However, it’s also important to hold those in power to their words. I remind readers that Hackett wrote in December 2011: “Internode will be remaining as a separate operating company within the group, with its own identity and its own staff. I am staying at the helm of Internode as is the rest of the management structure of the Internode & Agile company group.”
Just two years later, that statement is increasingly false. Internode now appears to be being directly managed by iiNet, its management team having largely departed, and its product set is increasingly becoming synchronised with that of iiNet. As I’ve written quite a few times, it is my opinion that this kind of “Borg” integration behaviour by iiNet has directly contributed to the ongoing decline in competition and harmonisation of product lines in Australia’s telecommunications industry. It’s only a matter of time until iiNet takes the next step and brings the rest of Internode’s products into line with other ISPs in its stable such as Netspace, Westnet, OzEmail, AAPT and so on. And that is a sad thing for innovation in Australia’s ISP industry indeed.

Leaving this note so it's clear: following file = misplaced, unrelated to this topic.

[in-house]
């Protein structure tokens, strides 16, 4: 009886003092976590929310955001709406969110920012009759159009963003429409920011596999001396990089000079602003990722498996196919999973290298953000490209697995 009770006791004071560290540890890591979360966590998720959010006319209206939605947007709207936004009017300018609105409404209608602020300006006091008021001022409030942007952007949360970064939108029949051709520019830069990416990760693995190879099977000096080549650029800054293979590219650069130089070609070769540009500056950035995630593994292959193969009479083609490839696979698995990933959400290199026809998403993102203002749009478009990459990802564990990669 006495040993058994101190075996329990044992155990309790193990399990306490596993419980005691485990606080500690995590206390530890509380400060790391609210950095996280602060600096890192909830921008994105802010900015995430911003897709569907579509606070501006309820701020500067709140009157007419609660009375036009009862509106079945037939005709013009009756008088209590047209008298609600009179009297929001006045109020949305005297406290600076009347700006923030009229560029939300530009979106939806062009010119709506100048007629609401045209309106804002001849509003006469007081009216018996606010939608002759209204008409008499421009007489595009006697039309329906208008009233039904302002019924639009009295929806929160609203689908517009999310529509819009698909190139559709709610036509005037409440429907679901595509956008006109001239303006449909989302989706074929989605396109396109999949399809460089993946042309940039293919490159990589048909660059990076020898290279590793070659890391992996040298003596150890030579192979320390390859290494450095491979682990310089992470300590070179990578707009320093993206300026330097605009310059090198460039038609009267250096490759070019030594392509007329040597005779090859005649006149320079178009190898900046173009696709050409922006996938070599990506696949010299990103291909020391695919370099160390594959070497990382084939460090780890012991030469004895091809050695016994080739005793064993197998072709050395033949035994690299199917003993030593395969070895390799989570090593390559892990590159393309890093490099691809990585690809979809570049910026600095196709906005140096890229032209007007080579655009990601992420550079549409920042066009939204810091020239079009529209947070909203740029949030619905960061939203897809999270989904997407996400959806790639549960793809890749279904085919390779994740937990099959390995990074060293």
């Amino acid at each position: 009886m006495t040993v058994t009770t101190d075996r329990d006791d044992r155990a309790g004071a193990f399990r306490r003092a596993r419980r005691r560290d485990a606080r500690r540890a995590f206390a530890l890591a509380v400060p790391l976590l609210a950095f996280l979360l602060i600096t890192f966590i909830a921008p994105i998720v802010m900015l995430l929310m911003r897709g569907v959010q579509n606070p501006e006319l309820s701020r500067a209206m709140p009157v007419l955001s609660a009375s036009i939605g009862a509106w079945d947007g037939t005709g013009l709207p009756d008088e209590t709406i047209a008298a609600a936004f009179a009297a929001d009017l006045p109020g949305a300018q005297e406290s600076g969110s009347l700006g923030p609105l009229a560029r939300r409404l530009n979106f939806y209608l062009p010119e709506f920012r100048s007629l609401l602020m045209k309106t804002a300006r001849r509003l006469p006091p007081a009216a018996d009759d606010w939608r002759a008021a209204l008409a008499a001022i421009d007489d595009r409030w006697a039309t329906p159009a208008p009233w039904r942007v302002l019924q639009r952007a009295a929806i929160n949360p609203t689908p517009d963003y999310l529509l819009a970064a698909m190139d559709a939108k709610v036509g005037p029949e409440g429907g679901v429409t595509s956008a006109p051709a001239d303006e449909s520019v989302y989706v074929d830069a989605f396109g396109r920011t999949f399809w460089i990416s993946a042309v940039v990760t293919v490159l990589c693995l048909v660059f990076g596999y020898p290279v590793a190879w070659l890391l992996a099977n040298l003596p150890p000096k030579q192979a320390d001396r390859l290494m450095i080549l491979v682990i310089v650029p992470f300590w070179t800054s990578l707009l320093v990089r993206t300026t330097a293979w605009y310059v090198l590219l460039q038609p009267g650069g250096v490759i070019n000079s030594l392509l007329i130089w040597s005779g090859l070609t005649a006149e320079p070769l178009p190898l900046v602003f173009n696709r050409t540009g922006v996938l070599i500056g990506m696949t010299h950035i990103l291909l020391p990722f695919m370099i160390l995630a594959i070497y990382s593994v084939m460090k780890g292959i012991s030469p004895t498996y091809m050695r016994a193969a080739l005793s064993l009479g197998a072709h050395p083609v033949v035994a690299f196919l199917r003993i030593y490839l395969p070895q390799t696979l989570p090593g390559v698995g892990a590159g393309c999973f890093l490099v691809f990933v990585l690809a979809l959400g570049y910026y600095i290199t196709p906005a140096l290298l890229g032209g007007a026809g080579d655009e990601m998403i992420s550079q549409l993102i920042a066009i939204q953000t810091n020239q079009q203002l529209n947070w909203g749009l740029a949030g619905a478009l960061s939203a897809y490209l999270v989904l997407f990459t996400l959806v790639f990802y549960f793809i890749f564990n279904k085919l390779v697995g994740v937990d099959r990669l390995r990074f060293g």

If you think I’m wrong, ask yourself how many new broadband plans you’ve seen launched in Australia recently. It used to be we used to see new plans released virtually every month. Now, the major ISPs — Telstra, Optus, iiNet and TPG — are basically content to update their plans once a year, if that. Great.
Image credit: Internode